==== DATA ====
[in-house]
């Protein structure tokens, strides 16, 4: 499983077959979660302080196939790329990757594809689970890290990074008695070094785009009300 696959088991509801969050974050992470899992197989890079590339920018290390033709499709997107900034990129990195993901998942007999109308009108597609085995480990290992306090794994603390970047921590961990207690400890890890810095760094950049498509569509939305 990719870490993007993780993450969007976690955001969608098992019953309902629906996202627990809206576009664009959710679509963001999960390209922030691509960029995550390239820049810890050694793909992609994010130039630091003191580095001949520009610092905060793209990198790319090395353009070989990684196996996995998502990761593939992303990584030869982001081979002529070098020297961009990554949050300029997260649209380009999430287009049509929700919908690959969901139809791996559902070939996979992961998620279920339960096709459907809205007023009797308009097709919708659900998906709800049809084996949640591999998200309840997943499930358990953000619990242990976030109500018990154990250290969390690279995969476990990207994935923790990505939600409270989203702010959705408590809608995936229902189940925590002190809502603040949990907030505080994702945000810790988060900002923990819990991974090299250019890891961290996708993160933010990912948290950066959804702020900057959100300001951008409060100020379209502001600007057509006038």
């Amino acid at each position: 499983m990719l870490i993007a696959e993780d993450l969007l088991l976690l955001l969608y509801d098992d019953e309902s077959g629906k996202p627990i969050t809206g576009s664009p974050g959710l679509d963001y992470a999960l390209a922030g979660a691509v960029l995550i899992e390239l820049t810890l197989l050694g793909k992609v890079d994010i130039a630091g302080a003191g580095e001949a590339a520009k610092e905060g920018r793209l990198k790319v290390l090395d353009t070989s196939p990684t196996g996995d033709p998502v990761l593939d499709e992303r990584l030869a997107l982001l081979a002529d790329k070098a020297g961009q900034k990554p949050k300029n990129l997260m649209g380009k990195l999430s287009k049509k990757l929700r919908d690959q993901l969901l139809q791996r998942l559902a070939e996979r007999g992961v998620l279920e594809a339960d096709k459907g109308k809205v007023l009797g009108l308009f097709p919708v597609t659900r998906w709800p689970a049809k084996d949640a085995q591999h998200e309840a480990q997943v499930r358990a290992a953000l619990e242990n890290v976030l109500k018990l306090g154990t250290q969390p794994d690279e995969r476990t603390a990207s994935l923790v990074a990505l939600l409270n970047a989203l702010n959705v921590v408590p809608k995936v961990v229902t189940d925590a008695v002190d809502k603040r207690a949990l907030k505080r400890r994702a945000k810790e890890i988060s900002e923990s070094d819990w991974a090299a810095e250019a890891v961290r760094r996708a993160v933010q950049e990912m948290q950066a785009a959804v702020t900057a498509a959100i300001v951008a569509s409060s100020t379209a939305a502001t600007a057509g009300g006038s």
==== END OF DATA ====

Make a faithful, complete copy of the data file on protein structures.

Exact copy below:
[in-house]
């Protein structure tokens, strides 16, 4: 499983077959979660302080196939790329990757594809689970890290990074008695070094785009009300 696959088991509801969050974050992470899992197989890079590339920018290390033709499709997107900034990129990195993901998942007999109308009108597609085995480990290992306090794994603390970047921590961990207690400890890890810095760094950049498509569509939305 990719870490993007993780993450969007976690955001969608098992019953309902629906996202627990809206576009664009959710679509963001999960390209922030691509960029995550390239820049810890050694793909992609994010130039630091003191580095001949520009610092905060793209990198790319090395353009070989990684196996996995998502990761593939992303990584030869982001081979002529070098020297961009990554949050300029997260649209380009999430287009049509929700919908690959969901139809791996559902070939996979992961998620279920339960096709459907809205007023009797308009097709919708659900998906709800049809084996949640591999998200309840997943499930358990953000619990242990976030109500018990154990250290969390690279995969476990990207994935923790990505939600409270989203702010959705408590809608995936229902189940925590002190809502603040949990907030505080994702945000810790988060900002923990819990991974090299250019890891961290996708993160933010990912948290950066959804702020900057959100300001951008409060100020379209502001600007057509006038």
């Amino acid at each position: 499983m990719l870490i993007a696959e993780d993450l969007l088991l976690l955001l969608y509801d098992d019953e309902s077959g629906k996202p627990i969050t809206g576009s664009p974050g959710l679509d963001y992470a999960l390209a922030g979660a691509v960029l995550i899992e390239l820049t810890l197989l050694g793909k992609v890079d994010i130039a630091g302080a003191g580095e001949a590339a520009k610092e905060g920018r793209l990198k790319v290390l090395d353009t070989s196939p990684t196996g996995d033709p998502v990761l593939d499709e992303r990584l030869a997107l982001l081979a002529d790329k070098a020297g961009q900034k990554p949050k300029n990129l997260m649209g380009k990195l999430s287009k049509k990757l929700r919908d690959q993901l969901l139809q791996r998942l559902a070939e996979r007999g992961v998620l279920e594809a339960d096709k459907g109308k809205v007023l009797g009108l308009f097709p919708v597609t659900r998906w709800p689970a049809k084996d949640a085995q591999h998200e309840a480990q997943v499930r358990a290992a953000l619990e242990n890290v976030l109500k018990l306090g154990t250290q969390p794994d690279e995969r476990t603390a990207s994935l923790v990074a990505l939600l409270n970047a989203l702010n959705v921590v408590p809608k995936v961990v229902t189940d925590a008695v002190d809502k603040r207690a949990l907030k505080r400890r994702a945000k810790e890890i988060s900002e923990s070094d819990w991974a090299a810095e250019a890891v961290r760094r996708a993160v933010q950049e990912m948290q950066a785009a959804v702020t900057a498509a959100i300001v951008a569509s409060s100020t379209a939305a502001t600007a057509g009300g006038s």